transfer him near an enemy and intended for him to be harmed.
The next month he was actually placed near his enemy and was
attacked with a sharpened screwdriver. The plaintiff again
notified the defendants in May of 1997 that he was placed
near listed enemies, and the following month he was attacked
by the same enemy with a butcher knife. The plaintiff's
allegations were supported with documentary evidence and his
complaint was filed shortly after the last attack. Under
these circumstances, the court concluded that Ashley met the
imminent danger exception.
plaintiff herein has not made a similar showing. Furthermore,
the plaintiff's allegations of future harm do not suffice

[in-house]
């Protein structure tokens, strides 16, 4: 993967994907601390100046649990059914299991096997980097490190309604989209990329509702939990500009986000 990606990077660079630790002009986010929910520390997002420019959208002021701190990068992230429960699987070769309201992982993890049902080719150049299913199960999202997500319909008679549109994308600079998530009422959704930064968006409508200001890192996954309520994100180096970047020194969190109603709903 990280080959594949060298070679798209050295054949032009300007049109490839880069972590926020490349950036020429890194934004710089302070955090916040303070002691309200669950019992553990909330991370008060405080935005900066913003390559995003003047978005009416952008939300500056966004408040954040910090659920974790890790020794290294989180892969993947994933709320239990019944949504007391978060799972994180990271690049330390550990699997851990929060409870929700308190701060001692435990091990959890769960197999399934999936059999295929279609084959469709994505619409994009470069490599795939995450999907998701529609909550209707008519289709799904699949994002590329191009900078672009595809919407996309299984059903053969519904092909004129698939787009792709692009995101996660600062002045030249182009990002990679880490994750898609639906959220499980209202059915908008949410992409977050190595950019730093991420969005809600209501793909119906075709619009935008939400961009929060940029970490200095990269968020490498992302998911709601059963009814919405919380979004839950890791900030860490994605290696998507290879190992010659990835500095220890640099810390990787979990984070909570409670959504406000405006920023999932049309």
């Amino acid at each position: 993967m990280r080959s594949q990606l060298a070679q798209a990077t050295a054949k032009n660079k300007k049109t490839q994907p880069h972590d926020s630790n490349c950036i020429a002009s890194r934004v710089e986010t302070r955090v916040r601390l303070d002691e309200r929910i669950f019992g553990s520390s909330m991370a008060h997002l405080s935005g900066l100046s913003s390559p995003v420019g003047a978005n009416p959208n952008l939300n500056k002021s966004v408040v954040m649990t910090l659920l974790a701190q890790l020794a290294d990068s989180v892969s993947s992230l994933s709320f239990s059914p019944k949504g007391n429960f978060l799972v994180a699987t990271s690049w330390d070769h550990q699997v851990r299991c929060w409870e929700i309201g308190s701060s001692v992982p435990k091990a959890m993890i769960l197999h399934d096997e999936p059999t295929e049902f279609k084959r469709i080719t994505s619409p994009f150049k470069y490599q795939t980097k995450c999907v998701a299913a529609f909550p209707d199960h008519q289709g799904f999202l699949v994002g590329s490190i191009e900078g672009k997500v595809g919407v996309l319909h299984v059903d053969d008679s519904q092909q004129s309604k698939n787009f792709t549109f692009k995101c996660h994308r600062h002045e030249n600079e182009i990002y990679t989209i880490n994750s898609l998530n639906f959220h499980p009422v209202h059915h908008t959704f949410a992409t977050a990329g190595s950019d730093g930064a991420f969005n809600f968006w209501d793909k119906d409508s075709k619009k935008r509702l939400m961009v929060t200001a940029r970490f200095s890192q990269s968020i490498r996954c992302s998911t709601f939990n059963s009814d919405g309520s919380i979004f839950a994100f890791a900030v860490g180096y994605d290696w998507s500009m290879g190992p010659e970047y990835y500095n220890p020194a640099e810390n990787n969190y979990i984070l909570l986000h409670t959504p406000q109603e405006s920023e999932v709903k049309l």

to show imminent danger of serious physical injury. See
Davis v. Stephens, No. 14-10808, 2015 WL 110445 (5th
Cir. Jan. 8, 2015). Moreover, the possibility of serious
injury at some indefinite point in the future does not
constitute the type of emergency envisioned in the exception
for imminent danger. See Heimerman v. Litscher, 337
F.3d 781, 782 (7th Cir. 2003) (holding that “the
exception refers to a ‘genuine emergency' where
‘time is pressing.'”)
limited exception provided in subsection (g) for imminent
danger of serious physical injury operates as a safety valve
to ensure that, despite the filing of frivolous lawsuits in
the past, an abusive inmate facing future imminent serious
physical injury by prison officials will still be able to
pursue a judicial remedy to prevent such injury. Here, the
plaintiff fails to show that his circumstances warrant an
exception to be made. Notably, the instant ruling does not
prohibit the plaintiff from pursuing his claims in federal
court; it only denies him the privilege of proceeding without